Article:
Diabetes and Famine: Some Findings Clinically Applicable

Endocrinologists generally see middle-aged people who have developed type 2 diabetes mellitus (T2DM) subsequent to overnutrition (or overeating) and weight gain. Most clinicians tend to forget that low caloric intake, or undernutrition, in the prenatal period or during a child's formative years also seems to increase the risk of the T2DM later in life.

Endocrinologists generally see middle-aged people who have developed type 2 diabetes mellitus (T2DM) subsequent to overnutrition (or overeating) and weight gain. Most clinicians tend to forget that low caloric intake, or undernutrition, in the prenatal period or during a child’s formative years also seems to increase the risk of the T2DM later in life. Researchers from The Netherlands have published a review piece in the October 2014 issue of Current Diabetes Reports that elucidates undernutrition’s role in T2DM from the perspective of studies conducted during and after famine.

During the last century, researchers have gather data during and after famines to study late health consequences of poor nutritional circumstances in early life. The authors cover 7 major famines since 1918, and explain not only why the famines occurred, but also the average daily caloric intake for affected people.

War, severe weather patterns, and economic mismanagement have all resulted in famine. Because famines vary drastically in the extent of and the length of food deprivation, the authors describe how studies have been inconsistent because of the specific populations and conditions studied, but informative.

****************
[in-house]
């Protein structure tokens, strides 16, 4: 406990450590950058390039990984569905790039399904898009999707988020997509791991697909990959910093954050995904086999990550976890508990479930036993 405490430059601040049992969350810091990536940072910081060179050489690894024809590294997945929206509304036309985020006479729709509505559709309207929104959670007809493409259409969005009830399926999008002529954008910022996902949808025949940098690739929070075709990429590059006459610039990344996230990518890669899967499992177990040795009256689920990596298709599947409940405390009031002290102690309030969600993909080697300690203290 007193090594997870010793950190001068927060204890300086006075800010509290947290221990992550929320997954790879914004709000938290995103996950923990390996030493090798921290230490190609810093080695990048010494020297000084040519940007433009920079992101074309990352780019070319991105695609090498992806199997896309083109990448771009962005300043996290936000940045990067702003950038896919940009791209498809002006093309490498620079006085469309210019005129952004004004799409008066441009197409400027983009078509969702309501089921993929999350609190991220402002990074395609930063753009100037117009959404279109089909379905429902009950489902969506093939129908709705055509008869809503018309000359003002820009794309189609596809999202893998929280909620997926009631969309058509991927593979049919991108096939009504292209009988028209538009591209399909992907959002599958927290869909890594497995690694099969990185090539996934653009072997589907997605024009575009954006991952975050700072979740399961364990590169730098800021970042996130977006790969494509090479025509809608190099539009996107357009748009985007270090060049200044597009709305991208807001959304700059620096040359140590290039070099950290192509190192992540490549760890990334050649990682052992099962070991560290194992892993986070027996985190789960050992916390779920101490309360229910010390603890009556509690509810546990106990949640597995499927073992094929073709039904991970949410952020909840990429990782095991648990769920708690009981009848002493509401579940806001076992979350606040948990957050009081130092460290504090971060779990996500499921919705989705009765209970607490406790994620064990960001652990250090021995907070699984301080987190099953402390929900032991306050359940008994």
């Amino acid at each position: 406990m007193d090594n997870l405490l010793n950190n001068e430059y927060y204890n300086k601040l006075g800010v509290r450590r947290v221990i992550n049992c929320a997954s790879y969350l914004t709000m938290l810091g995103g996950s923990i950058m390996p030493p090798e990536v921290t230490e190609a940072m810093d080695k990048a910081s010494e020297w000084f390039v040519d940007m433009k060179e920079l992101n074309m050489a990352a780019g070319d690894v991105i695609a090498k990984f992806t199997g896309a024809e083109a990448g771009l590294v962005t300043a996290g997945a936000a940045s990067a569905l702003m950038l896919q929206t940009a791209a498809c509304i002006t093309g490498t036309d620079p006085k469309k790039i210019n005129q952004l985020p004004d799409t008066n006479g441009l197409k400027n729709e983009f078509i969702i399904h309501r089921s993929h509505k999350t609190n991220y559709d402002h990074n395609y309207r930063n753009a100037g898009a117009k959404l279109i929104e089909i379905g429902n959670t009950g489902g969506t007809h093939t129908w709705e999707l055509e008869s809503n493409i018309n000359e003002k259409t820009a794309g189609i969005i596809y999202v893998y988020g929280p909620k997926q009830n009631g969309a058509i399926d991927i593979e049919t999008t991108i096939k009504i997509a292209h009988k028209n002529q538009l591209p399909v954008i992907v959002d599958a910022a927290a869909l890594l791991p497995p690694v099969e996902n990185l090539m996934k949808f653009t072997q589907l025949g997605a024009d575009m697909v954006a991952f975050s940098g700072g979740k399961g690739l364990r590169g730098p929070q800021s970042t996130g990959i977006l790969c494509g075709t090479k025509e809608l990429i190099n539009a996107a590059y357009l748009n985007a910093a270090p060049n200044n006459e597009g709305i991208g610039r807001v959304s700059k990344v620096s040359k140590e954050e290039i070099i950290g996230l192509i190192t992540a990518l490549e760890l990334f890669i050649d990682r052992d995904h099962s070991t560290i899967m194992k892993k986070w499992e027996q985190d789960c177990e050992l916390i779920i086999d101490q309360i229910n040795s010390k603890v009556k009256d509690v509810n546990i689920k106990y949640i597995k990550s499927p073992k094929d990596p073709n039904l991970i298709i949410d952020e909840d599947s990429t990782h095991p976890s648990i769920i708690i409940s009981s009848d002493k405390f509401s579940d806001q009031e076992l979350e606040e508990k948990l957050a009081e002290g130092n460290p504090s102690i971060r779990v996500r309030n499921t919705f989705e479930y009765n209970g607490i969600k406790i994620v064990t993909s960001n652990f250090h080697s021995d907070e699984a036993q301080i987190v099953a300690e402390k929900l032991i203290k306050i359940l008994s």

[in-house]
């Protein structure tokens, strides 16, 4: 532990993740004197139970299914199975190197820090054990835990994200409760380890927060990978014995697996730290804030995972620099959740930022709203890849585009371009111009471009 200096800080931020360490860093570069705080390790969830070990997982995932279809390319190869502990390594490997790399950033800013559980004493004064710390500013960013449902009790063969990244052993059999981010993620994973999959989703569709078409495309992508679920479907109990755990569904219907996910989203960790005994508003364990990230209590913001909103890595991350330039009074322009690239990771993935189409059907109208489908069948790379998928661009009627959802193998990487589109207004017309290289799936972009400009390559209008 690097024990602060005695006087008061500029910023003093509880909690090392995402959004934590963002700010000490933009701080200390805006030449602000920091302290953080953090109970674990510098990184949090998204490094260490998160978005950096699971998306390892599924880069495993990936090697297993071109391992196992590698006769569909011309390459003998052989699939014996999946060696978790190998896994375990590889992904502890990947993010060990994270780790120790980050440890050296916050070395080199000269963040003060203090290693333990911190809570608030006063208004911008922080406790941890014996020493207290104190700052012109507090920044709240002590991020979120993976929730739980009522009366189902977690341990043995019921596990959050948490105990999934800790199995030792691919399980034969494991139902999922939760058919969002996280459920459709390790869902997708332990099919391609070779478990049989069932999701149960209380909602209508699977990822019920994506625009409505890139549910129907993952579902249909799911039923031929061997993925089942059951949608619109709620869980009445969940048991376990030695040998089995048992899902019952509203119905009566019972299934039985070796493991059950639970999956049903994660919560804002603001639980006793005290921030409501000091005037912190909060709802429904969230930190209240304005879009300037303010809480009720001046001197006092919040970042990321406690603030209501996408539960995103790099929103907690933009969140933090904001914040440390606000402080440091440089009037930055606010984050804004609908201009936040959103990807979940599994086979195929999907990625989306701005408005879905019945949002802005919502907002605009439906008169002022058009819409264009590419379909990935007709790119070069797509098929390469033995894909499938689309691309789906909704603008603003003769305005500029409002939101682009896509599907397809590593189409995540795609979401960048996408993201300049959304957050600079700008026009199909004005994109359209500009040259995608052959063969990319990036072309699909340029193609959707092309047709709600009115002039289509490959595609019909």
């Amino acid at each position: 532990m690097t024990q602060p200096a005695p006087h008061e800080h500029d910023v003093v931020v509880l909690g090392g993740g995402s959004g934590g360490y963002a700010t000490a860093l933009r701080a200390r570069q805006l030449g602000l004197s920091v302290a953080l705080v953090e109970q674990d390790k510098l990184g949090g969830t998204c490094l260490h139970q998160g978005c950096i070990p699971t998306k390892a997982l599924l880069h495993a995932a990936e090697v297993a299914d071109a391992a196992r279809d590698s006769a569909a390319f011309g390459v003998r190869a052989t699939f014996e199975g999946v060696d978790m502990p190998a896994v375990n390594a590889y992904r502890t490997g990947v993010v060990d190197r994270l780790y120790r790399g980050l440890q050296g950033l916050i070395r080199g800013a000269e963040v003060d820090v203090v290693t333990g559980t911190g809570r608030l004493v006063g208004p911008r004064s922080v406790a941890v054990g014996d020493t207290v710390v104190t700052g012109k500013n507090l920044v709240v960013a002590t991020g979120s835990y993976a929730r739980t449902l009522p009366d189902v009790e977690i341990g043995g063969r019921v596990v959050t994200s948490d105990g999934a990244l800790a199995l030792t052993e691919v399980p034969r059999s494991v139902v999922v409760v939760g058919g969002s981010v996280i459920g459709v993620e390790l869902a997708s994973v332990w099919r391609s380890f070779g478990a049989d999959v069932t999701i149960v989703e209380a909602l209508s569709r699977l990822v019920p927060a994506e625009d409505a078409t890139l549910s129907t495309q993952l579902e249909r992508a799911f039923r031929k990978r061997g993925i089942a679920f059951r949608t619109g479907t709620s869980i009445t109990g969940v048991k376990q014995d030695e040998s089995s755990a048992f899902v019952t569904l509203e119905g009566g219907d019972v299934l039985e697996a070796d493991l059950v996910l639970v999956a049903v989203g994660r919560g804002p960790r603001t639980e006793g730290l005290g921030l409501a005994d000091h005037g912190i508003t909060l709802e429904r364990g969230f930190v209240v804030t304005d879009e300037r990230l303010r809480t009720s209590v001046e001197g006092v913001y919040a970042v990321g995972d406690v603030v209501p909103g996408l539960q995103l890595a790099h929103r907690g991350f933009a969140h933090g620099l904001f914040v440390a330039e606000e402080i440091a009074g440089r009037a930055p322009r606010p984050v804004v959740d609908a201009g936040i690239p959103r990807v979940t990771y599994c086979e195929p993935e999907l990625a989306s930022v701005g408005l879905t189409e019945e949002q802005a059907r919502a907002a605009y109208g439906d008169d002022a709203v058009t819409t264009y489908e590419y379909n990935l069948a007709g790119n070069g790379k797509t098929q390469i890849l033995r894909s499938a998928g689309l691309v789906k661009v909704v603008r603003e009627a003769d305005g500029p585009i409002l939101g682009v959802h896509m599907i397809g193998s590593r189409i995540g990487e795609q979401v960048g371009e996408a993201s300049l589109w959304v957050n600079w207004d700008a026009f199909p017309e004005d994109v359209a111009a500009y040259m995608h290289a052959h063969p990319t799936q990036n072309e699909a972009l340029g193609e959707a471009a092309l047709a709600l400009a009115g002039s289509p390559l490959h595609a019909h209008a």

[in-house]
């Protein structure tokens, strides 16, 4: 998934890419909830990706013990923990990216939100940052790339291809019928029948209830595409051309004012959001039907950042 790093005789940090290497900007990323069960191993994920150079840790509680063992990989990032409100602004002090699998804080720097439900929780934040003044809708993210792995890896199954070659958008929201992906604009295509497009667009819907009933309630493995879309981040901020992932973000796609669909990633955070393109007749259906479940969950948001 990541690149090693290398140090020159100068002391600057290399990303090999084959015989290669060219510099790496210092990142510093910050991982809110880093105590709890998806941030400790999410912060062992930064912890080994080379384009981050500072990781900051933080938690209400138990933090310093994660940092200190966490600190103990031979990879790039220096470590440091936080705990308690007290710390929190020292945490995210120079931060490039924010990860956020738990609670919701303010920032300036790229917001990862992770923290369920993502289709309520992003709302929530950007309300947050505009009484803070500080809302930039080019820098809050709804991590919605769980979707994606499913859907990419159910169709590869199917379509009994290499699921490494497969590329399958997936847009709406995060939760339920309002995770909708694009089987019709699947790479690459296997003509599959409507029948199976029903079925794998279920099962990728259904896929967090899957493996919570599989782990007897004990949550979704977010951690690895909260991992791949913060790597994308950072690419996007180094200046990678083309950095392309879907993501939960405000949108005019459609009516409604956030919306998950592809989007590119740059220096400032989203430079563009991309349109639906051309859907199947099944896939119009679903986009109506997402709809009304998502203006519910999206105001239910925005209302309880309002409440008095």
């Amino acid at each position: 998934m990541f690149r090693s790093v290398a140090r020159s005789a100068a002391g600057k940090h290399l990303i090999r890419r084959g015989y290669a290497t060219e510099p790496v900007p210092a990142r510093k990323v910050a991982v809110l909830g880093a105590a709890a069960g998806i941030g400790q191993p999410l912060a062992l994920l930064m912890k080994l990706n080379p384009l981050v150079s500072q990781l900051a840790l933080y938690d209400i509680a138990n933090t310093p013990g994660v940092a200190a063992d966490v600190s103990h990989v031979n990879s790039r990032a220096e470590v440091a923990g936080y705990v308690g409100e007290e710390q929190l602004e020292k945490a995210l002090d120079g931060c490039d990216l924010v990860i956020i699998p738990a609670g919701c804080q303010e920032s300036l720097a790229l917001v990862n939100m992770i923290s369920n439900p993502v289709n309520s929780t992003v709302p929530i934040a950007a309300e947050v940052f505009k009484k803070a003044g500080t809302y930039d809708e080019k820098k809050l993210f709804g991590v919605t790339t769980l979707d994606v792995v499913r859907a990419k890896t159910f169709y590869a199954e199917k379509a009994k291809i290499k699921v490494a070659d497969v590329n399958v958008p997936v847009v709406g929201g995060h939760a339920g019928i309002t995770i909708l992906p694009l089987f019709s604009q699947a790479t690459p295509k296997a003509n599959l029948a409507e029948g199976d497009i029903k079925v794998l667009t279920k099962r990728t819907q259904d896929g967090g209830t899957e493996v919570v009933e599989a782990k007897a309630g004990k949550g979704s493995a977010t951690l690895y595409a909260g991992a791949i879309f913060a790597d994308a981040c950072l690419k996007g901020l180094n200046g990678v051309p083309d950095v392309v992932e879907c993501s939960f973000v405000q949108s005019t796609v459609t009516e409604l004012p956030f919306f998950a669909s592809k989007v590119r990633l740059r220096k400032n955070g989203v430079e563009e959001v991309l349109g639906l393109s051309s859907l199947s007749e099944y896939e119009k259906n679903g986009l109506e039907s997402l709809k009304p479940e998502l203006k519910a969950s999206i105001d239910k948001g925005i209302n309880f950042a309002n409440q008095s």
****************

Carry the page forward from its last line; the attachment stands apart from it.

Famine exposure during prenatal life is clearly associated with increased diabetes in adulthood. Youths of any age also seem to be affected, but to a lesser degree. The odds ratio of children exposed to famine developing diabetes as adults ranges from 1.1 to 3.84.

Explanations for this association are still unclear, but developing. The authors cover several potential mechanisms including fetal programming and epigenetics.

The authors indicate that clinicians may see conditions that mimic famine-associated fetal deprivation may apply. Patients who starve due to economic limitations or who fast while pregnant (eg, during Ramadan) may put their offspring at risk for diabetes later in life.